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Palestine refugee students start the 2016/17 school year in the West Bank
On 28 August, around 50,000 Palestine refugee students began their school year in 96 schools operated by the United Nations Relief and Works Agency for Palestine Refugees in the Near East (UNRWA) across the West Bank, including East Jerusalem.
The Director of UNRWA Operations in the West Bank, Scott Anderson, joined the students at UNRWA schools in Sureef and Halhoul on their first day to celebrate the beginning of the new school year in the West Bank. “The first day of school is a time for optimism and hope for the future. I remain greatly impressed by the work of our education staff and the potential for the future that our students demonstrate as they strive to uphold human rights values and contribute positively to society,” said Mr Anderson.
During the 2016/17 school year, the UNRWA education programme in the West Bank will implement a number of educational initiatives aimed at developing teachers’ capacities and enhancing the performance and skills of students. The Agency also seeks to integrate technological developments into the process of learning and teaching.
This year will also witness the launch of the Education Management Information System (EMIS), which will be used by every UNRWA school to capture a wide range of specific information about individual students and teachers in a timely manner to better support analysis of UNRWA educational processes at all levels, supporting an evidence-based policymaking approach.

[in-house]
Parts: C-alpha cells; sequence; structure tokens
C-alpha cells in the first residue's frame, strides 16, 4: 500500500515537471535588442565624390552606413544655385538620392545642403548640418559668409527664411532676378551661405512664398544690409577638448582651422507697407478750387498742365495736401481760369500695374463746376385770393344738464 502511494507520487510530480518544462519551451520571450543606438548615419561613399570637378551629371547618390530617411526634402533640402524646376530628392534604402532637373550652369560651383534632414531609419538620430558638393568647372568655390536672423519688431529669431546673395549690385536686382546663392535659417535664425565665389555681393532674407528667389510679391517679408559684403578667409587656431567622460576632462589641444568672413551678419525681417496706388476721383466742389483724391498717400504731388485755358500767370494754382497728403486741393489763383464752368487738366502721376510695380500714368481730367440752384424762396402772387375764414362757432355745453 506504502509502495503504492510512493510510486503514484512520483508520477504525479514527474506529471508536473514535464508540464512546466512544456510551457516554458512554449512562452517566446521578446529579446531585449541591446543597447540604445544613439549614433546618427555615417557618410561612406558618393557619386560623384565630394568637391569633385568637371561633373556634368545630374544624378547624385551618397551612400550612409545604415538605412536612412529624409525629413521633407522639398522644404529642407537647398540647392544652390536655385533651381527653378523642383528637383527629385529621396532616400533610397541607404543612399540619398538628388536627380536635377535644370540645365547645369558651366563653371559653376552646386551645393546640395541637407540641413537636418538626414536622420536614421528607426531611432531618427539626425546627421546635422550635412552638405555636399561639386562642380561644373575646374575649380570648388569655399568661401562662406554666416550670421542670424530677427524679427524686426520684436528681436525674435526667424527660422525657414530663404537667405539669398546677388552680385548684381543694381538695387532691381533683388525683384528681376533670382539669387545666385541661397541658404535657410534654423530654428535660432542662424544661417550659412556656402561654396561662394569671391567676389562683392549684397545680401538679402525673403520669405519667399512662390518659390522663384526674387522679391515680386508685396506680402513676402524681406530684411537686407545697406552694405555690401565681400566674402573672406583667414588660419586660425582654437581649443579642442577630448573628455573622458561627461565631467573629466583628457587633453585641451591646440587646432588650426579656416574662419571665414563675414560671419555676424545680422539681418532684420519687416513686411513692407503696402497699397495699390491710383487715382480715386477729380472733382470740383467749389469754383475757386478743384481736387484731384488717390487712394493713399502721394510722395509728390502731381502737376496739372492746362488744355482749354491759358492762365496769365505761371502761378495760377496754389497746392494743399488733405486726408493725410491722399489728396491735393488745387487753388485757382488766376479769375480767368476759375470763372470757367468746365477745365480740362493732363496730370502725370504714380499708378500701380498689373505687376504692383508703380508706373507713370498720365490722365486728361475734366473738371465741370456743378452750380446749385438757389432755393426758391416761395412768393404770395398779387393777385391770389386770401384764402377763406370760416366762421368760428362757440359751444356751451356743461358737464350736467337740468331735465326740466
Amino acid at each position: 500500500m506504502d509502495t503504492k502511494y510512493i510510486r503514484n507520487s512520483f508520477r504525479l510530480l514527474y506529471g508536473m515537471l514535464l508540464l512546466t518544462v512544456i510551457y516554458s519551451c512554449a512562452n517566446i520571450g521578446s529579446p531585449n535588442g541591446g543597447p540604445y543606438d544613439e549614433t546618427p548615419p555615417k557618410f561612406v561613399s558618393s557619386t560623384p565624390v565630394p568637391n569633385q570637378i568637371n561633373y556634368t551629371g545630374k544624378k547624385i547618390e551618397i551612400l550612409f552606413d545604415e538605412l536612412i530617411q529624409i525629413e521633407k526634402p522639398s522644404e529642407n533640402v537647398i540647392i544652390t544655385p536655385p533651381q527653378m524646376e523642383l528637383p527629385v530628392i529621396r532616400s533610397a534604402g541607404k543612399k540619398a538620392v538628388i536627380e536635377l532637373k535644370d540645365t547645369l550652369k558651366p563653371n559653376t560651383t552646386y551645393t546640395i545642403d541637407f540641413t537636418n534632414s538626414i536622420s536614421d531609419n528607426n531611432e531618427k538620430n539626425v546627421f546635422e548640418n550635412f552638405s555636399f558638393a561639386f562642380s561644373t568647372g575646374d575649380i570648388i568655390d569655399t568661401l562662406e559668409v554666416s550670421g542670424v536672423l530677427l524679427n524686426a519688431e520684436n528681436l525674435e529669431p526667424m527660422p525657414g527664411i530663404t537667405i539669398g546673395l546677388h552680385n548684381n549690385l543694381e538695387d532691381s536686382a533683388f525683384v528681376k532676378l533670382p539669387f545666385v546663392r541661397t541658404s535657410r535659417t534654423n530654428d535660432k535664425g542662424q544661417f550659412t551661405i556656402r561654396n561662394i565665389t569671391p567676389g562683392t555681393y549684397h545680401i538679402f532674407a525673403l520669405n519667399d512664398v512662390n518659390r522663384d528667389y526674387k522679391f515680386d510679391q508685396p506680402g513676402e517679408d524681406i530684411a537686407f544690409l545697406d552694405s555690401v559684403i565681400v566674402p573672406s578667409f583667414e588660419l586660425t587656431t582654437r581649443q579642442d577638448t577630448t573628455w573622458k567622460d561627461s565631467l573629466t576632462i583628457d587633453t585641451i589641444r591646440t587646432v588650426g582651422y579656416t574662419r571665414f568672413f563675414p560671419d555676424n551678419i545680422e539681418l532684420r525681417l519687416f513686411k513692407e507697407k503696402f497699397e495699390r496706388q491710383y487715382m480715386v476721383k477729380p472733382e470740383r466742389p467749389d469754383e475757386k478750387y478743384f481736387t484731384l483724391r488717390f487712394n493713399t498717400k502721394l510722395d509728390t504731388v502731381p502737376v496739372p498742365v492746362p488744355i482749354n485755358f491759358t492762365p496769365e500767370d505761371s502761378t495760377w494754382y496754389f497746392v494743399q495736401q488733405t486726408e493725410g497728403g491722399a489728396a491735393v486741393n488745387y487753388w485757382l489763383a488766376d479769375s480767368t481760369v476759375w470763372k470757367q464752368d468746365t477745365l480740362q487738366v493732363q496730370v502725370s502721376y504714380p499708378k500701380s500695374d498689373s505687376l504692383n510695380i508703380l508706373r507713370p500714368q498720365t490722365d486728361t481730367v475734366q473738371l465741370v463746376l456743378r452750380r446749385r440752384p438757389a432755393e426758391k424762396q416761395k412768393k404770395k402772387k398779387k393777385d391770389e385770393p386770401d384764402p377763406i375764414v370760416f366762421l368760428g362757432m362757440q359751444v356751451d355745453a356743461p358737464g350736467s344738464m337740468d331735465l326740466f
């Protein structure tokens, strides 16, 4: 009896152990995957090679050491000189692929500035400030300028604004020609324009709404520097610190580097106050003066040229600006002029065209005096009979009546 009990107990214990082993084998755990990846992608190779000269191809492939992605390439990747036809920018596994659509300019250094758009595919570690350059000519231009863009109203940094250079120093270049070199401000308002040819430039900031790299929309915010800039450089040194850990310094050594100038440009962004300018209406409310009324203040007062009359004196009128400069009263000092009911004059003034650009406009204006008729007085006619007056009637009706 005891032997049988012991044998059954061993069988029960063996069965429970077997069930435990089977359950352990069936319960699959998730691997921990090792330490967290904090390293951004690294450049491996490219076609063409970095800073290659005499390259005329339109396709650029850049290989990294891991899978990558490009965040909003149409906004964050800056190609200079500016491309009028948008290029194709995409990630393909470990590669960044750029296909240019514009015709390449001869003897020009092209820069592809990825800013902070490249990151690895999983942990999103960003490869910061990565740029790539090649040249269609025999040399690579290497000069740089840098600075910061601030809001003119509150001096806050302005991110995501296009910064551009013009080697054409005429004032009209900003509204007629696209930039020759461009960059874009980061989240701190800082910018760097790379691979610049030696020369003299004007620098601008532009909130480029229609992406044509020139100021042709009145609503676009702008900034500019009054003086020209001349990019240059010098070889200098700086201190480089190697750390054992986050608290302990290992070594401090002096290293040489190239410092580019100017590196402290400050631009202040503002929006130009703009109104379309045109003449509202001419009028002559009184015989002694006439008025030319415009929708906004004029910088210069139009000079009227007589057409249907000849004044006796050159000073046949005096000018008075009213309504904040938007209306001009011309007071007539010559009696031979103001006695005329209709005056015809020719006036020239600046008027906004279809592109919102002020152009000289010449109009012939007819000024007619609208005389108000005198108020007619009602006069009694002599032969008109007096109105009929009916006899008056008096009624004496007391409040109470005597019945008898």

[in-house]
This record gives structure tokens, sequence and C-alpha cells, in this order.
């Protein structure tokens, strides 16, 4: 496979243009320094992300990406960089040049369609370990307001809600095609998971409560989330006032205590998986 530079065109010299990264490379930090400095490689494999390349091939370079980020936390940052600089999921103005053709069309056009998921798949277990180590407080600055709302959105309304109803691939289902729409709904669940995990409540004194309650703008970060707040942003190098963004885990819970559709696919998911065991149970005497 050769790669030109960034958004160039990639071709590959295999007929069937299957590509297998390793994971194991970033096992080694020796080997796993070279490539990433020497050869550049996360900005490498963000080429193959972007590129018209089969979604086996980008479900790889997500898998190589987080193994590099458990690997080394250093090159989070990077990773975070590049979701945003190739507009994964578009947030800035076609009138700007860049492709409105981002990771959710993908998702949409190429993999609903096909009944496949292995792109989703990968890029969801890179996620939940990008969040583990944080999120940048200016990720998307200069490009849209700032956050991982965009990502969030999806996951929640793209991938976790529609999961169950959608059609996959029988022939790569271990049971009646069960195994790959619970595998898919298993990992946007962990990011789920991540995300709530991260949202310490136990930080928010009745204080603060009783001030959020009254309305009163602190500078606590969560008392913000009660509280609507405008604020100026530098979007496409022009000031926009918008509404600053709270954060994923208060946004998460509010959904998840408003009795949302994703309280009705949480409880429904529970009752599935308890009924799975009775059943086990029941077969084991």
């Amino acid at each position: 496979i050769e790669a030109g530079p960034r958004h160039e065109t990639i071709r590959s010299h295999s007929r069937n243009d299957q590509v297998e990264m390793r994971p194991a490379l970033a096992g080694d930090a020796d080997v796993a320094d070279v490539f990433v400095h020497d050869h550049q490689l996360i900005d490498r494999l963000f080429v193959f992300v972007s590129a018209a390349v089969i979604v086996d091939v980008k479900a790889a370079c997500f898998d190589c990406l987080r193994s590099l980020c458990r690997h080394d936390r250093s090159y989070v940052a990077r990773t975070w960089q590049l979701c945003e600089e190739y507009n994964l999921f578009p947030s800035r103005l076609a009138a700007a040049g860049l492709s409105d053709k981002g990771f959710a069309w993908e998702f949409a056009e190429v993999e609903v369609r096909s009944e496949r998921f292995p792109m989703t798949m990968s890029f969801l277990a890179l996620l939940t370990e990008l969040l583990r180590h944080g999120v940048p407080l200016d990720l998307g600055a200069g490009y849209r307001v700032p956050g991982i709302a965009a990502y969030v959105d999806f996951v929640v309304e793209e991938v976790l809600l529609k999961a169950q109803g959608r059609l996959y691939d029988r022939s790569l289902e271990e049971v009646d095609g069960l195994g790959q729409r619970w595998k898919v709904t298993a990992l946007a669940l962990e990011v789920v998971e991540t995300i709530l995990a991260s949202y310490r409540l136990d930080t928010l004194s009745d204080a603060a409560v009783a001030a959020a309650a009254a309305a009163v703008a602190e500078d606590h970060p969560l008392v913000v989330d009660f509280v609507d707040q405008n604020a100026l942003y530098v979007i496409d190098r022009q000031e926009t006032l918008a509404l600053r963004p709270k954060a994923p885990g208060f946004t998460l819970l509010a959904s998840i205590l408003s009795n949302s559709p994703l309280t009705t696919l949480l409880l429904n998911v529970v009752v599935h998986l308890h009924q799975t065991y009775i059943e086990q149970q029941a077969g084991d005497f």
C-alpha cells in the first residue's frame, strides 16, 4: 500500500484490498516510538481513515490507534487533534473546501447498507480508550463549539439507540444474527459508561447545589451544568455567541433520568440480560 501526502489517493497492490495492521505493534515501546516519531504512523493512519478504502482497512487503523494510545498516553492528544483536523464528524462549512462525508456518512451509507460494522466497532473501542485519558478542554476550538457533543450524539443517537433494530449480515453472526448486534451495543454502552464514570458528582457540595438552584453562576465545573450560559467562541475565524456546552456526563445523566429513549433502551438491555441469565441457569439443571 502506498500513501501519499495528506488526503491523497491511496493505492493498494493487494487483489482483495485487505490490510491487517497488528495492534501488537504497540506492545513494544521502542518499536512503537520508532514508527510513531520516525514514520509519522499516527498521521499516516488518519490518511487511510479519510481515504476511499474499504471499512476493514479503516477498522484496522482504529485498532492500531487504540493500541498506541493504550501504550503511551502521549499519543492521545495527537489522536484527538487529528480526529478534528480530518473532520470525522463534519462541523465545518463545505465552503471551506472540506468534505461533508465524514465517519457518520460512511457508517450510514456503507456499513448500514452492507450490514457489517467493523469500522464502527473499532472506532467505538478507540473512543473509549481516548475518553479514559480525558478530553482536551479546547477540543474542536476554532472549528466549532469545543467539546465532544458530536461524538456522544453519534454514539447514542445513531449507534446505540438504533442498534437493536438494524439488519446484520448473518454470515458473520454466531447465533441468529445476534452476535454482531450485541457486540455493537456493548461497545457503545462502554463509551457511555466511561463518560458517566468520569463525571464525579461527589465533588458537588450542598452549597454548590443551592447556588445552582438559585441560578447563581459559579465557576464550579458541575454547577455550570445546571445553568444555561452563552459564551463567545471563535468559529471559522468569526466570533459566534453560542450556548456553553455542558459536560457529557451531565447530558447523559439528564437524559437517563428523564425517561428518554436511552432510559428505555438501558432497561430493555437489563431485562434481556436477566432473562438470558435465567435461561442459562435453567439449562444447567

In line with the guidelines of the Palestinian Ministry of Education and Higher Education, UNRWA students in grades 1 to 4 will be taught the new Palestinian curriculum. To ensure a smooth transition to the new curriculum, UNRWA teachers will be trained on the educational means necessary for delivering the components of the new curriculum to students.
The UNRWA education programme will also continue implementing its reform strategy of School-Based Teacher Development (SBTD), which seeks to improve teaching and learning practices in classrooms by developing interactive pedagogies of teaching that will engage children more effectively in their learning.
UNRWA also stresses the values of human rights through its Human Rights, Conflict, Resolution and Tolerance (HRCRT) programme, which was initiated in 2000 to promote strong communication skills, peaceful conflict resolution, human rights, tolerance and good citizenship concepts. School parliaments are a central component of HRCRT, which facilitates the practical application of human rights principles and provides opportunities for students to participate in decision-making and effect change within their schools and communities.
The psychosocial well-being and mental health of Palestine refugee children in the West Bank remains one of the top priorities for UNRWA. It extends learning processes beyond the borders of the classroom by facilitating a broad array of extracurricular activities aimed at improving the students’ well-being, including collective and individual counselling, fun stress-relieving activities, and, where necessary, internal or external referrals.
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